PRINCESS Mako of Japan is set to tie the knot with a commoner in a move that will see her booted out of the Imperial family.
Here’s what we know about the princess and the plans for her big day.
Who is Princess Mako?
Princess Mako of Akishino is the first child and elder daughter of Fumihito, Prince Akishino, and Kiko, Princess Akishino, and a member of the Japanese Imperial Family.
She is the eldest grandchild of Emperor Akihito and Empress Michiko at 26-years-old.
The Princess graduated from International Christian University in Mitaka, Tokyo in 2014 with a Bachelor’s degree in Art and Cultural Heritage.
She went on to study in the UK at the University of Leicester and at the University of Edinburgh.
Princess Mako became the project researcher of the University of Tokyo’s museum on 1 April 2016.
The couple, who maintained a long-distance relationship, have had their wedding postponed indefinitely[/caption]
When is Princess Mako’s wedding?
The wedding of Japan’s Princess Mako will be postponed for two years because of insufficient preparations as the imperial palace denied speculation the decision was related to tabloid criticism of her fiance’s family background.
Mako and her college classmate Kei Komuro, a commoner, announced their engagement last September and were to wed in November.
In announcing the delay, the Imperial Household Agency cited “a series of important ceremonies next year,” apparently meaning the planned handover of the Chrysanthemum Throne. No new dates for the wedding or its preceding rituals were given.
Mako is Emperor Akihito’s oldest grandchild. The 84-year-old emperor is to abdicate on 30 April, 2019, with Crown Prince Naruhito taking the throne the next day.
The surprise delay less than a month before a planned ceremony in March to formalize the couple’s engagement left many people puzzled.
Agency official Takaharu Kachi told reporters the decision was not related to tabloid reports about disputes between Komuro’s mother and her former partner over money she borrowed to cover her son’s tuition and never repaid, Japanese media reported.
Mako said in a statement released through the agency the delay was due to insufficient preparations.
Who is her fiance Kei Komouro?
Princess Mako said classmate Kei Komuro had won her heart with his ‘bright smiles and sincerity’.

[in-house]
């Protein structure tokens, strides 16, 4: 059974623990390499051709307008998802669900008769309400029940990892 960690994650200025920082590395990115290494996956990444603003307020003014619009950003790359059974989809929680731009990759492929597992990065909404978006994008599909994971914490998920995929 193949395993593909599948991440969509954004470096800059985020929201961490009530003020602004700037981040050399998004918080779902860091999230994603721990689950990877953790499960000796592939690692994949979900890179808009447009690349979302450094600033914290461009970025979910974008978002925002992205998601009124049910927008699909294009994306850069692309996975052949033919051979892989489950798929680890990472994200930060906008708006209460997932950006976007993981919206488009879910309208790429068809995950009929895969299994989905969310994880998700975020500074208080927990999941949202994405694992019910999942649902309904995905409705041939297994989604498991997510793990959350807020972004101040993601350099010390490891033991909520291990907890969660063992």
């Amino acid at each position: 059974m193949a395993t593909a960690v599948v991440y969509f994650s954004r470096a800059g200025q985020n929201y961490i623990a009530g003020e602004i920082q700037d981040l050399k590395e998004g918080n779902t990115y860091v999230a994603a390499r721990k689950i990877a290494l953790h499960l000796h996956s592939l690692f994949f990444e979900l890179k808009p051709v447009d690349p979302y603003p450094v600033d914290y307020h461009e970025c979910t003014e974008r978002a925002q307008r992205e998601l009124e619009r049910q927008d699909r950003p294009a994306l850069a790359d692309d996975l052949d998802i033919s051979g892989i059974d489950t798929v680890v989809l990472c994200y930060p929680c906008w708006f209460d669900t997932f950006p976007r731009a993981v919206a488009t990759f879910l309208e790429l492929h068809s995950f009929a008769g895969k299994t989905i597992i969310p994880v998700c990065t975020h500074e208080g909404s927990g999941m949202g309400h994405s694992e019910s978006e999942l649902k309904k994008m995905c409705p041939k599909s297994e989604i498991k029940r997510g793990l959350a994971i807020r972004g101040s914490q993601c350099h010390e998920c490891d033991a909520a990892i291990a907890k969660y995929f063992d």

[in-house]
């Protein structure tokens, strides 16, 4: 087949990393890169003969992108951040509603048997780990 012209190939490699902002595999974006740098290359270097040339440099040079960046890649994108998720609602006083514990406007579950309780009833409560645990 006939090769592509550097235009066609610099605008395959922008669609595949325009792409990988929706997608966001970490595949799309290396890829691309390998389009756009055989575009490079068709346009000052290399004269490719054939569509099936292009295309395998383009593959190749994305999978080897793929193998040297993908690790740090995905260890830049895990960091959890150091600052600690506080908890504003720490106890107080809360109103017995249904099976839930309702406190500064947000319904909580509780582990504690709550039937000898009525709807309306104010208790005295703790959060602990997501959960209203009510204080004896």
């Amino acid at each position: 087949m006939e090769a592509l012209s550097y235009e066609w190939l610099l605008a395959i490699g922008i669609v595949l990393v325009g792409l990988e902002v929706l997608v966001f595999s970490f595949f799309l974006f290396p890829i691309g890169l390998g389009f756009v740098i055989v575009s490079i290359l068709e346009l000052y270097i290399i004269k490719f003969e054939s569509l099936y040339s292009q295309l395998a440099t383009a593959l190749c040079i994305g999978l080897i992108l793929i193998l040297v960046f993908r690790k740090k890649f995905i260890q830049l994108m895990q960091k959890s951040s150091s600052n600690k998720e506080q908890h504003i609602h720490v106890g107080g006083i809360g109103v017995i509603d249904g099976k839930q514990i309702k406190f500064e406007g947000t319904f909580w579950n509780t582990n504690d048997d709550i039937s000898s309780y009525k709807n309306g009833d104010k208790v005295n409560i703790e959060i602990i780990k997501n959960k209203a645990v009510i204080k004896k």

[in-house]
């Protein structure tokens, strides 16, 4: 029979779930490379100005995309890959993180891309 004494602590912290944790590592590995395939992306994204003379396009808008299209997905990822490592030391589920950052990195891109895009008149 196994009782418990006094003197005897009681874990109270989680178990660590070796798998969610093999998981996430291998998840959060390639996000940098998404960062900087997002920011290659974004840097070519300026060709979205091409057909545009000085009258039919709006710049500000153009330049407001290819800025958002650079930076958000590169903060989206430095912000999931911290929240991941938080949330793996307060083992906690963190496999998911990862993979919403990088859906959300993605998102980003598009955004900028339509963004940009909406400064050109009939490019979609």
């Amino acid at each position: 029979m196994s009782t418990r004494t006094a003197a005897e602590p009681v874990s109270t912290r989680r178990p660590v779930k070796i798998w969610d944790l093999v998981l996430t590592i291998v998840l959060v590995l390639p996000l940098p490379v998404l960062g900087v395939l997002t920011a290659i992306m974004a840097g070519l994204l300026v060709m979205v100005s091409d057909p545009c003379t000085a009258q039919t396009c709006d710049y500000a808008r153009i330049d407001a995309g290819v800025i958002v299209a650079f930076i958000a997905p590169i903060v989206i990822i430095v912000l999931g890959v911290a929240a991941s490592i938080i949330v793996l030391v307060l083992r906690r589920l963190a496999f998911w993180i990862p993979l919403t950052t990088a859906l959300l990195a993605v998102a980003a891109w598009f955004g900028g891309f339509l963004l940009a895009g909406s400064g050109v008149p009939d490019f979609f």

The couple, both 25, met when the the princess sat behind him at a campus meeting five years ago at Tokyo’s International Christian University, where they graduated.
The decision means the princess will have to give up her royal title when they tie the knot.
Announcing her engagement, Mako said; “First I was attracted by his bright smiles like the sun.
“He is a sincere, strong-minded, hard worker, and he has a big heart.
“Having a family still goes beyond my imagination, but I hope to make one that is warm, comfortable and filled with smiles.”
The couple maintained a long-distance relationship as Mako studied in Britain and Komuro in the U.S. for one year.
Mako introduced him to her parents, Prince Akishino, second in line to the Chrysanthemum throne, and Princess Kiko, as someone she wished to “share her future with.”
Komuro said he was so thankful and happy to have been accepted by her parents, and her grandparents, Emperor Akihito and Empress Michiko.
After marrying Kei Moriya, Princess Ayako renounced royal status[/caption]
What will happen when she marries Kei Komouro?
Japan’s imperial law states that female members of the royal family forfeit their titles, status and allowance if they choose to marry someone who does not have royal family ties.
The same rule does not apply to male members of the royal family.
Therefore, when Princess Majo marries Kei Komouro, she will no longer hold the royal title due to Komouro not having ties witht he royal fa,ily.
Recently, 28-year-old Princess Ayako is the youngest child of Princess Hisako and the late Prince Takamodo, cousin of Emperor Akihito who is Princess Mako’s grandfather, married 32-year-old Kei Moriya.
Moriya is an employee of shipping company Nippon Yusen KK, and has no ties to the royal family.
After marrying him, the princess renounced royal status and took $950,000 from the Japanese government for living expenses.
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